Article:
Please see below a link to the first issue of the new peer-reviewed academic journal Stedelijk Studies, which publishes research related to the Stedelijk Museum collection in Amsterdam, its institutional history, wider museum and gallery studies, and other topical issues in the field of visual arts and design.
The inaugural issue – titled, “Collecting Geographies: Global Programming and Museums of Modern Art” – features the following articles and commentaries:
- Collecting Geographies: Editorial – by Jelle Bouwhuis and Christel Vesters
- Recalcitrant Geographies: National Claims, Transnationalism, and the Institutionalization of Contemporary Art – by Kitty Zijlmans
- Peace, the Museum, and Globalization, 1800/2014 – by Todd Porterfield
- Creating Ancestors and Affinities: A Rhetorical Analysis of African Art in the Story of Modern Art – by Nanna Leigh
- Revisiting Magiciens de la terre – by Annie Cohen-Solal
- Between the Global, National, and Peripheral: The Case of Art Museums in Poland – by Karolina Golinowska
- Curatorial Expeditions: The Ramallah Safari – by Tina Sherwell
- Museum Practices and Migrating Modernity: A Perspective from the South – by Celeste Ianniciello and Michaela Quadraro
- Statues also die, even…Time and Agency of Museum Display – by María Íñigo Clavo
Link to the full-text articles: Stedelijk Studies Journal Issues – Stedelijk Studies.
All the papers published in this first edition were originally presented at the conference “Collecting Geographies: Global Programming and Museums of Modern Art,” jointly The Netherlands organized by the Stedelijk Museum, the Amsterdam School for Cultural Analysis, the Moderna Museet in Stockholm, the Folkwang Museum in Essen, and the Tropenmuseum in Amsterdam (13-15 March, 2014).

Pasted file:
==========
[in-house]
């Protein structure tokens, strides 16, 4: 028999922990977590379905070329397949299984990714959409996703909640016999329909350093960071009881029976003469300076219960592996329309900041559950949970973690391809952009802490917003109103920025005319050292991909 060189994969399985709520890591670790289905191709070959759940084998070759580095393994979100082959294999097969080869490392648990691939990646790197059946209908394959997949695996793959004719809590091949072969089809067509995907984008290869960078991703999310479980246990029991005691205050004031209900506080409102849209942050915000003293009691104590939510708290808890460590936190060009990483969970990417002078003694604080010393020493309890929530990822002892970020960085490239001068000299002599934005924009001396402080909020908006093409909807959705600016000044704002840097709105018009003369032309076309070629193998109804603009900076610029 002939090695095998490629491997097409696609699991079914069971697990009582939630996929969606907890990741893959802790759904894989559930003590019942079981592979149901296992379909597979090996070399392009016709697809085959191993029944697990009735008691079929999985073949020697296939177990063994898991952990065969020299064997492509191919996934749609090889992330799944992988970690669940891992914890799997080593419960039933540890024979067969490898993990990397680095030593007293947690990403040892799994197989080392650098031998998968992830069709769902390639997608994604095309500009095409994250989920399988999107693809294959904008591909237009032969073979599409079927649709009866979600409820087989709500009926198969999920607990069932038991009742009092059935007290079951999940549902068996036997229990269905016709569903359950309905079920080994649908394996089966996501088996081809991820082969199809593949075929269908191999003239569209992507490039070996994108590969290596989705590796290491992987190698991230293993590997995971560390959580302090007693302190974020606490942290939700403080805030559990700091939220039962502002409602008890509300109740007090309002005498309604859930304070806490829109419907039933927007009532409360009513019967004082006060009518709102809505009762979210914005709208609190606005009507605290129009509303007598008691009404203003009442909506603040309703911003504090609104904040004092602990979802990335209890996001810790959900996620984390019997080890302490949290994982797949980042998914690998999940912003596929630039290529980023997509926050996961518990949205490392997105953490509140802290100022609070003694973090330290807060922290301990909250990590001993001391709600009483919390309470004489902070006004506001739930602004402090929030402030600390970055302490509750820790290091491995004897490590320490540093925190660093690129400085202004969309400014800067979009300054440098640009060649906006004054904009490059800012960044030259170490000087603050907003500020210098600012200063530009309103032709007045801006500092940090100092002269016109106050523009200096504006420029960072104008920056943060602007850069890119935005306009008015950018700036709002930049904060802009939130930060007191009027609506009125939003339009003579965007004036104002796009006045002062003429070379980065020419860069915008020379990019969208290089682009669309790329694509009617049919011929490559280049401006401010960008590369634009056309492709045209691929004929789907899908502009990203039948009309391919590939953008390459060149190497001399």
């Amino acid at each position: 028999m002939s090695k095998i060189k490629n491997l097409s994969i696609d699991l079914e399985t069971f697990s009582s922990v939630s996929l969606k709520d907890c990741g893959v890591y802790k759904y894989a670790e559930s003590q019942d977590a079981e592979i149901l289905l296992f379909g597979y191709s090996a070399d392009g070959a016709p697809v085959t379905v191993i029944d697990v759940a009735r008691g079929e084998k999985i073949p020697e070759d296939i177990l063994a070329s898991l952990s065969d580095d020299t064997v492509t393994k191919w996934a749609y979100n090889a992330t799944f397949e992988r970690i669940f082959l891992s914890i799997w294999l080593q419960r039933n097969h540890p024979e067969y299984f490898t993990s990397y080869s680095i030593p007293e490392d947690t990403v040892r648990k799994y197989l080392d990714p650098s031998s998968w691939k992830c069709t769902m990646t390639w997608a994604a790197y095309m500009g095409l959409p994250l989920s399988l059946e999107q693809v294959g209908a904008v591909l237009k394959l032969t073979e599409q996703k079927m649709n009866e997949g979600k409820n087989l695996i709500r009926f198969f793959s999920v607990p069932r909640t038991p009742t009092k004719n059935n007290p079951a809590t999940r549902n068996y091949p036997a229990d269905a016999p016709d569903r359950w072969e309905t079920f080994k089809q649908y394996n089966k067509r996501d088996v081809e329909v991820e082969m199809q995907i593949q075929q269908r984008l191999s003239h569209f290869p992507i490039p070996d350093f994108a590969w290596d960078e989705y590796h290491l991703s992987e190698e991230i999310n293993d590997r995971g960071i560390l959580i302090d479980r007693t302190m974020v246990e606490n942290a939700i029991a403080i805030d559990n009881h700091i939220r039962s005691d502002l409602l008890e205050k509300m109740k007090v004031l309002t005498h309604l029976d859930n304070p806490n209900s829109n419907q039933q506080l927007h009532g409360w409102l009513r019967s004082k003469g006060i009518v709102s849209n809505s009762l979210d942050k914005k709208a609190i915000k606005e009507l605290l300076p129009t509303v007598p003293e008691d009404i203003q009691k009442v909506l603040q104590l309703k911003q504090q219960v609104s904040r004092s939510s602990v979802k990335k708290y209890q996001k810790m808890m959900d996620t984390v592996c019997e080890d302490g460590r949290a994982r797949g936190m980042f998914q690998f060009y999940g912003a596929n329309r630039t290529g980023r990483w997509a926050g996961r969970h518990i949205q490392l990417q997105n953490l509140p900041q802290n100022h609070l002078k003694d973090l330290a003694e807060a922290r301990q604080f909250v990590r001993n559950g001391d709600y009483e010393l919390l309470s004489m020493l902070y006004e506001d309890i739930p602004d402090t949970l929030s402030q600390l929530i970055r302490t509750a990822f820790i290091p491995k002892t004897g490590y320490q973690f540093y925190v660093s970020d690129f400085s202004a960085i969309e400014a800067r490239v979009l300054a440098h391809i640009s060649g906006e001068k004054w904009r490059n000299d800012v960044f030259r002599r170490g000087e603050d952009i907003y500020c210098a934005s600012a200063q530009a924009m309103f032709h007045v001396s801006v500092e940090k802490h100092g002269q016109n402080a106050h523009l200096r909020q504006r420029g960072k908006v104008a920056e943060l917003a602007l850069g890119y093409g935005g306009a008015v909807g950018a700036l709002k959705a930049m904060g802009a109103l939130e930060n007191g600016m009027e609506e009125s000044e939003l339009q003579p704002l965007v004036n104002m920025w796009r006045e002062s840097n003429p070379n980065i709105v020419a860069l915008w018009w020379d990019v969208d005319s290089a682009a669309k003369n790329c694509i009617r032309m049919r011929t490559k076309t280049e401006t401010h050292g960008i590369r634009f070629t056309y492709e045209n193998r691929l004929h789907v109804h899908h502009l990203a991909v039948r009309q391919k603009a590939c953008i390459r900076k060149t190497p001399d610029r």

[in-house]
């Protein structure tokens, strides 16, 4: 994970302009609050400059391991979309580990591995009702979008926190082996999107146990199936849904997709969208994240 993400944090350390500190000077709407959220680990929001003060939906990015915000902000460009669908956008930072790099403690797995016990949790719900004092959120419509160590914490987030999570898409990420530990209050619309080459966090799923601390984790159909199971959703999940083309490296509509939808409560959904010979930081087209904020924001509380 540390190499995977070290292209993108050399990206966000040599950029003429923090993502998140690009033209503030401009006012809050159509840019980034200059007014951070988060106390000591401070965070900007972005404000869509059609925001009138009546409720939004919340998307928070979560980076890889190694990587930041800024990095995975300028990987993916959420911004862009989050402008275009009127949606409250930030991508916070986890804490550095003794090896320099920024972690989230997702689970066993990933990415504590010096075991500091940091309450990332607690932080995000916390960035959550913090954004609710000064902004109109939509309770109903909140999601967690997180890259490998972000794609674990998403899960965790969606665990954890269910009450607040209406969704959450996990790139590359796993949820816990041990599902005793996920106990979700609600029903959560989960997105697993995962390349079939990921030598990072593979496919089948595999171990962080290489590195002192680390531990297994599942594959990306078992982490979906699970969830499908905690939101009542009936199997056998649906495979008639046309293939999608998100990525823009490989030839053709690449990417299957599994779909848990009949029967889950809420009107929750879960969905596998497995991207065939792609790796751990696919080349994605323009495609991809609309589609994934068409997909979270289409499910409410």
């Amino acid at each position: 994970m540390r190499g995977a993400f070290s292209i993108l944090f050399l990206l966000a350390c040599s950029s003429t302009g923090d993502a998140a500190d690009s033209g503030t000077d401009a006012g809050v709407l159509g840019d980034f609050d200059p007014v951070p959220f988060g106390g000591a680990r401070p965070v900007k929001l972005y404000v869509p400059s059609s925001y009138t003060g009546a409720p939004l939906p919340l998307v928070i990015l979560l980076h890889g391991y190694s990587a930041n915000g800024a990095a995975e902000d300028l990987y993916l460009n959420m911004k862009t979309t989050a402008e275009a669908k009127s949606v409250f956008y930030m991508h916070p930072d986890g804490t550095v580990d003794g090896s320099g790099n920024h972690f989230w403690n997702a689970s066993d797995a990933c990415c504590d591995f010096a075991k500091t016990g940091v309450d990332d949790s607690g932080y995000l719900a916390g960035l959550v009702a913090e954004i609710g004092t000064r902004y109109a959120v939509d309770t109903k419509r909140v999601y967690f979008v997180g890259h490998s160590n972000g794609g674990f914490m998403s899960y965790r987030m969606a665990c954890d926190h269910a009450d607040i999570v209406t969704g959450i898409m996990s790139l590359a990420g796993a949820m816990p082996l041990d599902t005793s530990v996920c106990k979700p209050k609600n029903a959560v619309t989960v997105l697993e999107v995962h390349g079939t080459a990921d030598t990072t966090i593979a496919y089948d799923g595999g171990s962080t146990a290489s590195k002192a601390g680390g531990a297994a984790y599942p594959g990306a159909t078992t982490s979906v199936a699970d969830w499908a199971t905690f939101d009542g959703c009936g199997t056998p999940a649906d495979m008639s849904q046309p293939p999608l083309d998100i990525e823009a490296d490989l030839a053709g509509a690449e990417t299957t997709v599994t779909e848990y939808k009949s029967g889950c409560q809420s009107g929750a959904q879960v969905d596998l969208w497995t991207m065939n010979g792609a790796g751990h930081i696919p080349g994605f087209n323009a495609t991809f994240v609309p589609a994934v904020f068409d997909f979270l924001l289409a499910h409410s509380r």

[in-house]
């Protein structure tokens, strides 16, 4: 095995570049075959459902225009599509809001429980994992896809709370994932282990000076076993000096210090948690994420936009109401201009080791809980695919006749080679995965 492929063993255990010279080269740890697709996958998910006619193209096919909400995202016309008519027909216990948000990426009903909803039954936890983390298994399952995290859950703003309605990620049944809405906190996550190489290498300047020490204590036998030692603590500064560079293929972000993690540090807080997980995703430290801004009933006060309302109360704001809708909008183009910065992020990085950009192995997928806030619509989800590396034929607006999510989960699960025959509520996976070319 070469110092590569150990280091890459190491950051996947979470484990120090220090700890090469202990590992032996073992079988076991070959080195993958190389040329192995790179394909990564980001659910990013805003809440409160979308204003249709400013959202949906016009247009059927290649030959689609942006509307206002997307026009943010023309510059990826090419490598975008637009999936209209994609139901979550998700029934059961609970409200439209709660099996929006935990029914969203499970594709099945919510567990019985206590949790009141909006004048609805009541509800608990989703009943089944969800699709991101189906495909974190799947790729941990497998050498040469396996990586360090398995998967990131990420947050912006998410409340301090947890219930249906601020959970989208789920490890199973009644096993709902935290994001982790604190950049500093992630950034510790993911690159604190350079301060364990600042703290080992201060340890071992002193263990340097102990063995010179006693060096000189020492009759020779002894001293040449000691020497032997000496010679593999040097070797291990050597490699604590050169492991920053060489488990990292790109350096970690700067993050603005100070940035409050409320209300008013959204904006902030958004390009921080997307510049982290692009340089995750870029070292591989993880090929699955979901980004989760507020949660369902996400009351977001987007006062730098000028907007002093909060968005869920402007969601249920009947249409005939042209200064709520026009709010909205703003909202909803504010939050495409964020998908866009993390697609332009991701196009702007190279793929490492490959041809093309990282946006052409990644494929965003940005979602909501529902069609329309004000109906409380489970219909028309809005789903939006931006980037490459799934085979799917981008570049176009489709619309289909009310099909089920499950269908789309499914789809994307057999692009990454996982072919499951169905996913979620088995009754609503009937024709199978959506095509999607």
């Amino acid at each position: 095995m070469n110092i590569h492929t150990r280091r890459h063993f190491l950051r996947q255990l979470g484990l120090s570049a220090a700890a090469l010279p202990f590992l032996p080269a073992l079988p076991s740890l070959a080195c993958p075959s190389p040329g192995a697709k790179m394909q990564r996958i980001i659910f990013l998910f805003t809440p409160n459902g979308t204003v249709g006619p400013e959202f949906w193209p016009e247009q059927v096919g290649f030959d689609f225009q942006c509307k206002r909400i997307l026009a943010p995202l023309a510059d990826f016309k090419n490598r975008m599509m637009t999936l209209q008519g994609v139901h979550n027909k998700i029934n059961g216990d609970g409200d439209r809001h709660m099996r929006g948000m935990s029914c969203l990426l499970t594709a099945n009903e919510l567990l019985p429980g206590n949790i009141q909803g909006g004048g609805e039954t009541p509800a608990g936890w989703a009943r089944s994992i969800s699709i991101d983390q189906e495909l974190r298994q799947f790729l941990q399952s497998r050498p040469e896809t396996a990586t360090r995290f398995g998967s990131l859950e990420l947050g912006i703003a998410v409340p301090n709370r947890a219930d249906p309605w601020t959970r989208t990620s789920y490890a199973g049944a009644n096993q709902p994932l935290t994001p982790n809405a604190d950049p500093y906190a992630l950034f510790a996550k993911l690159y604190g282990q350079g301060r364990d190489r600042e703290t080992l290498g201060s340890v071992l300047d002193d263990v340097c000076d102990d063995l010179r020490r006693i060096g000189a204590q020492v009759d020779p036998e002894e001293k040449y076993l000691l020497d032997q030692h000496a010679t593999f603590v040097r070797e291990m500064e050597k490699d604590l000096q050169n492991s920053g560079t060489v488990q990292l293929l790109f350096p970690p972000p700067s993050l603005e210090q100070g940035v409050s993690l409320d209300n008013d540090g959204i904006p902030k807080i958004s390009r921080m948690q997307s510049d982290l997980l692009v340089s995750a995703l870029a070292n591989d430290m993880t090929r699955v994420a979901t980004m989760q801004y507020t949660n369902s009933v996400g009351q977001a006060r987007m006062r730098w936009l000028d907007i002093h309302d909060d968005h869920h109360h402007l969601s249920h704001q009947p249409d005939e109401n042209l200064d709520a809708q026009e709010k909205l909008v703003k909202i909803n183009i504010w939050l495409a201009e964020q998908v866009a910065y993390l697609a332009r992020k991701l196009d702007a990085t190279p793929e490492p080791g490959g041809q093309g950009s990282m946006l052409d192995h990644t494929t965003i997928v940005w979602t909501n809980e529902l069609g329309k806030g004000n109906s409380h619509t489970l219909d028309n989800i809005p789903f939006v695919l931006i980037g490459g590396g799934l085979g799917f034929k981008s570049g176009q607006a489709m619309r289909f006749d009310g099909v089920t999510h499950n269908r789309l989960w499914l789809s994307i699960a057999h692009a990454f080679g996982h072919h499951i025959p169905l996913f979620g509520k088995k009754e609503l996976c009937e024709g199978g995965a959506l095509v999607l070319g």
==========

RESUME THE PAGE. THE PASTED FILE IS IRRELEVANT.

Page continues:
In her overview about the content of these research papers, the journal’s editor-in-chief Margriet Schavemaker states:
“Collecting Geographies: Global Programming and Museums of Modern Art” addressed collection acquisition and exhibition programming in a globalized world. The conference offered an overview of the topical issues and questions that are currently at stake as many museums for modern and contemporary art in the West pay serious attention to the acquisition and presentation of art from all over the world, beyond the as yet prevalent dominance of European and North American art. In the articles selected for Stedelijk Studies, we see a variety of critical analyses of the outcomes of this quest. We also discover how, in the past, this deficit was addressed by legendary exhibitions, such as Magiciens de la Terre in 1989 at the Centre Pompidou in Paris, and the largely forgotten presentation Moderne kunst – Nieuw en Oud at the Stedelijk Museum in 1955. The papers are written by established researchers like Annie Cohen Solal and Kitty Zijlmans, as well as by young academics. The inaugural issue also presents a diverse range of authorial methods and geo-cultural perspectives.
Source: Margriet Schavemaker – Curator / Head of Collections & Research and Publications at the Stedelijk Museum, and Editor-in-Chief of Stedelijk Studies
HOW TO SUBMIT PAPERS AND ABSTRACTS:
Stedelijk Studies accepts both solicited and unsolicited texts for consideration on a rolling basis throughout the year. Prospective contributors should submit abstracts of c.300 words, accompanied by a short biographical statement (max. 150 words), to:
Jeroen Sondervan (Managing Editor, Stedelijk Studies) c/o Van Baerlestraat 31, 1071 AN, Amsterdam
Postal address: Postbus / P.O. Box 75082, 1070 AB Amsterdam